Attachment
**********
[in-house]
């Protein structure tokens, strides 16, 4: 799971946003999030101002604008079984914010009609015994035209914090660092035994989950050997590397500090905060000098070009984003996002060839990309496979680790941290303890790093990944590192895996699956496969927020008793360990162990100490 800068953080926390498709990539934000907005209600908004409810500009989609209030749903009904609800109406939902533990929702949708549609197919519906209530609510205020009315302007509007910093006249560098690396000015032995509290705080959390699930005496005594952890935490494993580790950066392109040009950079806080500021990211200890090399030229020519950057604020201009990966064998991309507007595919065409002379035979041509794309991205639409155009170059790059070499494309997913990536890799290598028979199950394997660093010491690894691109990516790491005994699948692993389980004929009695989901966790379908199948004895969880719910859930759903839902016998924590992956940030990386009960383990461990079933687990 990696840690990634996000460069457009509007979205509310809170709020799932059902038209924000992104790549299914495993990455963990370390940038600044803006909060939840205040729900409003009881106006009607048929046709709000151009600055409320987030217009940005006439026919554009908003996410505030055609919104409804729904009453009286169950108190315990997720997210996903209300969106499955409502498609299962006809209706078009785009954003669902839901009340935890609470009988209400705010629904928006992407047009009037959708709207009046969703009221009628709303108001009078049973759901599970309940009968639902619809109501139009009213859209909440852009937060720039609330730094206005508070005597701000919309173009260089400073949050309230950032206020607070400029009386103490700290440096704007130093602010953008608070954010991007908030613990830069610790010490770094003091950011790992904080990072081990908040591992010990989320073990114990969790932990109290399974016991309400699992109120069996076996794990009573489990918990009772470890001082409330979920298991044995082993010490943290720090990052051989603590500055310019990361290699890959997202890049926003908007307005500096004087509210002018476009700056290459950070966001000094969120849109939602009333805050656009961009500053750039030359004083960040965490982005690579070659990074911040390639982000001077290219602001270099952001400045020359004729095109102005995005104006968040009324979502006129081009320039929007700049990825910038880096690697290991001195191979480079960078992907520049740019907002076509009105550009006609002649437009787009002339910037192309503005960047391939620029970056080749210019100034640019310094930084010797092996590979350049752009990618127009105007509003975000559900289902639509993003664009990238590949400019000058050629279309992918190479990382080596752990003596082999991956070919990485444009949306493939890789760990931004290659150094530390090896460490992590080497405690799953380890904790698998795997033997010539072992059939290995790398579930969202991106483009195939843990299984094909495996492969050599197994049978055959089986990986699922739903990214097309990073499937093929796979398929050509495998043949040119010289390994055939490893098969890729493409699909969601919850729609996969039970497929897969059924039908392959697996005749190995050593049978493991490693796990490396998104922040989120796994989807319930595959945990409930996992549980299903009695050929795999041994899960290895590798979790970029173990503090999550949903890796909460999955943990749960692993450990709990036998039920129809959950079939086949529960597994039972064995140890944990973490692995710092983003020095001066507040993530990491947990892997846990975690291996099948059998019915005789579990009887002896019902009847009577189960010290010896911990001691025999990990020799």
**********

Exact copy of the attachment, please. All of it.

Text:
[in-house]
């Protein structure tokens, strides 16, 4: 799971946003999030101002604008079984914010009609015994035209914090660092035994989950050997590397500090905060000098070009984003996002060839990309496979680790941290303890790093990944590192895996699956496969927020008793360990162990100490 800068953080926390498709990539934000907005209600908004409810500009989609209030749903009904609800109406939902533990929702949708549609197919519906209530609510205020009315302007509007910093006249560098690396000015032995509290705080959390699930005496005594952890935490494993580790950066392109040009950079806080500021990211200890090399030229020519950057604020201009990966064998991309507007595919065409002379035979041509794309991205639409155009170059790059070499494309997913990536890799290598028979199950394997660093010491690894691109990516790491005994699948692993389980004929009695989901966790379908199948004895969880719910859930759903839902016998924590992956940030990386009960383990461990079933687990 990696840690990634996000460069457009509007979205509310809170709020799932059902038209924000992104790549299914495993990455963990370390940038600044803006909060939840205040729900409003009881106006009607048929046709709000151009600055409320987030217009940005006439026919554009908003996410505030055609919104409804729904009453009286169950108190315990997720997210996903209300969106499955409502498609299962006809209706078009785009954003669902839901009340935890609470009988209400705010629904928006992407047009009037959708709207009046969703009221009628709303108001009078049973759901599970309940009968639902619809109501139009009213859209909440852009937060720039609330730094206005508070005597701000919309173009260089400073949050309230950032206020607070400029009386103490700290440096704007130093602010953008608070954010991007908030613990830069610790010490770094003091950011790992904080990072081990908040591992010990989320073990114990969790932990109290399974016991309400699992109120069996076996794990009573489990918990009772470890001082409330979920298991044995082993010490943290720090990052051989603590500055310019990361290699890959997202890049926003908007307005500096004087509210002018476009700056290459950070966001000094969120849109939602009333805050656009961009500053750039030359004083960040965490982005690579070659990074911040390639982000001077290219602001270099952001400045020359004729095109102005995005104006968040009324979502006129081009320039929007700049990825910038880096690697290991001195191979480079960078992907520049740019907002076509009105550009006609002649437009787009002339910037192309503005960047391939620029970056080749210019100034640019310094930084010797092996590979350049752009990618127009105007509003975000559900289902639509993003664009990238590949400019000058050629279309992918190479990382080596752990003596082999991956070919990485444009949306493939890789760990931004290659150094530390090896460490992590080497405690799953380890904790698998795997033997010539072992059939290995790398579930969202991106483009195939843990299984094909495996492969050599197994049978055959089986990986699922739903990214097309990073499937093929796979398929050509495998043949040119010289390994055939490893098969890729493409699909969601919850729609996969039970497929897969059924039908392959697996005749190995050593049978493991490693796990490396998104922040989120796994989807319930595959945990409930996992549980299903009695050929795999041994899960290895590798979790970029173990503090999550949903890796909460999955943990749960692993450990709990036998039920129809959950079939086949529960597994039972064995140890944990973490692995710092983003020095001066507040993530990491947990892997846990975690291996099948059998019915005789579990009887002896019902009847009577189960010290010896911990001691025999990990020799």